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This collection of essays is the result of a collaborative project between Professors Fu Hualing and Michael Palmer, along with scholars in both Hong Kong and mainland China, on the nature and place of mediation in the justice system of the People's Republic of China.
The project explores key aspects of the continuing central importance of mediation as a dispute resolution process, the various efforts at the refurbishment of mediation that have been made over the past decade or so, and the reforms that would best enhance the practice, theory and teaching of mediation.
Mediation is used In China today for handling disputes in a variety of institutional contexts: ‘people’s mediation’, which is primarily a form of local community dispute resolution, judicial mediation carried out by judges in and around the court, administrative mediation as conducted by officials and often focused on specific areas of governmental responsibility (as, for example, is the case with environment disputes), mediation in arbitral proceedings, and private mediation carried out without specific institutional support.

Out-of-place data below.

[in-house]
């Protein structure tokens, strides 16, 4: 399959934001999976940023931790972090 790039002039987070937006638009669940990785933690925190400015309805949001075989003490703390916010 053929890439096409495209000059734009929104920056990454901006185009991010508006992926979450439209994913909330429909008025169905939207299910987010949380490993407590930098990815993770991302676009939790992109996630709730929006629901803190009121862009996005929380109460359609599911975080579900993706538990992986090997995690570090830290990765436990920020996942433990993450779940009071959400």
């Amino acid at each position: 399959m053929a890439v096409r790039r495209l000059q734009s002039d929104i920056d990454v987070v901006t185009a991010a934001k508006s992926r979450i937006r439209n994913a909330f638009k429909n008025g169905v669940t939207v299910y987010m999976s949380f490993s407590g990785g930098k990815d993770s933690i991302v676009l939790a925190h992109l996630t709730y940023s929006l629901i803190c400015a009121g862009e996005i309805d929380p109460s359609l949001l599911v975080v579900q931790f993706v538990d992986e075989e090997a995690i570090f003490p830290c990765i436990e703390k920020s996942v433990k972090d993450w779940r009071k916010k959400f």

But at the same time, the widespread reliance on mediation can also mean that dispute negotiations do not take place in the 'shadow of the court' but, rather, in the 'shadow of mediation'. Under the current Xi Jinping government, the Chinese Communist Party’s concern with political stability and social harmony has intensified.
Even more so now than in the past, China's judges, people’s mediators, arbitrators and others have to consider the social and political impact of their dispute resolution work, and to see mediation as a part of a larger scheme of dispute containment.